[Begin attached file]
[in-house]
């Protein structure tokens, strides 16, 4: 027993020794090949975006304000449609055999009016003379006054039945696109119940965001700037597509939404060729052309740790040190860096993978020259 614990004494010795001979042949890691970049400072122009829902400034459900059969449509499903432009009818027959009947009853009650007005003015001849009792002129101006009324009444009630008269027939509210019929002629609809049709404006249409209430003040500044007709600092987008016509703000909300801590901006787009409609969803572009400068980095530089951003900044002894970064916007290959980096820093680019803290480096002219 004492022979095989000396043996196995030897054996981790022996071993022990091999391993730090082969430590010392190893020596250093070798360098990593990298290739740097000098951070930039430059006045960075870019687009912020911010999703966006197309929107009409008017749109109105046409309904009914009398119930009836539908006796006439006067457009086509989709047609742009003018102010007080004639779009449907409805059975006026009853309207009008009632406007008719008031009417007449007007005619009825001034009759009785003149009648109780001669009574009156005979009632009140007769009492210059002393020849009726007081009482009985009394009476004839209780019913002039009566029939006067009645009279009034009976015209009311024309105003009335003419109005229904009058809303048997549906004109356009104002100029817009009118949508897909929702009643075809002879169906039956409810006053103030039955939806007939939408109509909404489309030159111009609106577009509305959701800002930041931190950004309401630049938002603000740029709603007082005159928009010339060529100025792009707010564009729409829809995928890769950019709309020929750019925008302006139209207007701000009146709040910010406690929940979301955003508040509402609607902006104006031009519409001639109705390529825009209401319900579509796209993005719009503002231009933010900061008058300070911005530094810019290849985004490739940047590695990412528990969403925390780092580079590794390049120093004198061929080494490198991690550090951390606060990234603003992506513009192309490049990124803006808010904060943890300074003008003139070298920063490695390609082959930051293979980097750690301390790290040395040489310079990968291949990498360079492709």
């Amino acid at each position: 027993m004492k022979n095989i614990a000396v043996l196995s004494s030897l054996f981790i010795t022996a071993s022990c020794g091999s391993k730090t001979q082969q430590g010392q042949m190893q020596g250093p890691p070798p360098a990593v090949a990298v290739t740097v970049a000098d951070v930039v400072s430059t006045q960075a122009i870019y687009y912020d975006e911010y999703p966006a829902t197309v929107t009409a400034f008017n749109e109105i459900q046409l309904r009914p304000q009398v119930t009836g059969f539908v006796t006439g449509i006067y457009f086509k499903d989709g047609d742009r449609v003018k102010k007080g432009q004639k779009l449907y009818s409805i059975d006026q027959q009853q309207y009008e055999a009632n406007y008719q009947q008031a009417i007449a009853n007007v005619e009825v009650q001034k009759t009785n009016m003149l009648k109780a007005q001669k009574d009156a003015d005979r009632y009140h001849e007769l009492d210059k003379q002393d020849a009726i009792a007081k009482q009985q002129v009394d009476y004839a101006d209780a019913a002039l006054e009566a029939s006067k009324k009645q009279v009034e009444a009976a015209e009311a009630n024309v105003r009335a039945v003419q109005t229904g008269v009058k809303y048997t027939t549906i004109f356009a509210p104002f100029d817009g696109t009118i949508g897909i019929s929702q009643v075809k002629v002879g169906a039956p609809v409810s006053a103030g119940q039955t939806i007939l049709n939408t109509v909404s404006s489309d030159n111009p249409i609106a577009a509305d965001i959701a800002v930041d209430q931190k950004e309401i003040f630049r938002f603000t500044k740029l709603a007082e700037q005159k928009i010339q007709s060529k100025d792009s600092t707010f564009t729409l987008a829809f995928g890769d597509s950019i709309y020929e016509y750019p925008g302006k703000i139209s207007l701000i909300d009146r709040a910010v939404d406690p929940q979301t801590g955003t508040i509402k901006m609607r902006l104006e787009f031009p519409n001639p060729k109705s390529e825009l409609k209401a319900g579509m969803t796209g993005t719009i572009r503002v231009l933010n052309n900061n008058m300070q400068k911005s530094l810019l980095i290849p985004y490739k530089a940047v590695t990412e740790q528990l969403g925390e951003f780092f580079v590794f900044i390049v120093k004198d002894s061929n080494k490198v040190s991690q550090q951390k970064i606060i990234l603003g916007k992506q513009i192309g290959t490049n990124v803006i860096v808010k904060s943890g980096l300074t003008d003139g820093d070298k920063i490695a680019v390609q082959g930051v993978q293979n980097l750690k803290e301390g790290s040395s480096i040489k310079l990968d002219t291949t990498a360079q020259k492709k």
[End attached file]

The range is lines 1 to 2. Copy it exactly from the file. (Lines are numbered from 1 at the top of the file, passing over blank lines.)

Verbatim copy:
[in-house]
């Protein structure tokens, strides 16, 4: 027993020794090949975006304000449609055999009016003379006054039945696109119940965001700037597509939404060729052309740790040190860096993978020259 614990004494010795001979042949890691970049400072122009829902400034459900059969449509499903432009009818027959009947009853009650007005003015001849009792002129101006009324009444009630008269027939509210019929002629609809049709404006249409209430003040500044007709600092987008016509703000909300801590901006787009409609969803572009400068980095530089951003900044002894970064916007290959980096820093680019803290480096002219 004492022979095989000396043996196995030897054996981790022996071993022990091999391993730090082969430590010392190893020596250093070798360098990593990298290739740097000098951070930039430059006045960075870019687009912020911010999703966006197309929107009409008017749109109105046409309904009914009398119930009836539908006796006439006067457009086509989709047609742009003018102010007080004639779009449907409805059975006026009853309207009008009632406007008719008031009417007449007007005619009825001034009759009785003149009648109780001669009574009156005979009632009140007769009492210059002393020849009726007081009482009985009394009476004839209780019913002039009566029939006067009645009279009034009976015209009311024309105003009335003419109005229904009058809303048997549906004109356009104002100029817009009118949508897909929702009643075809002879169906039956409810006053103030039955939806007939939408109509909404489309030159111009609106577009509305959701800002930041931190950004309401630049938002603000740029709603007082005159928009010339060529100025792009707010564009729409829809995928890769950019709309020929750019925008302006139209207007701000009146709040910010406690929940979301955003508040509402609607902006104006031009519409001639109705390529825009209401319900579509796209993005719009503002231009933010900061008058300070911005530094810019290849985004490739940047590695990412528990969403925390780092580079590794390049120093004198061929080494490198991690550090951390606060990234603003992506513009192309490049990124803006808010904060943890300074003008003139070298920063490695390609082959930051293979980097750690301390790290040395040489310079990968291949990498360079492709």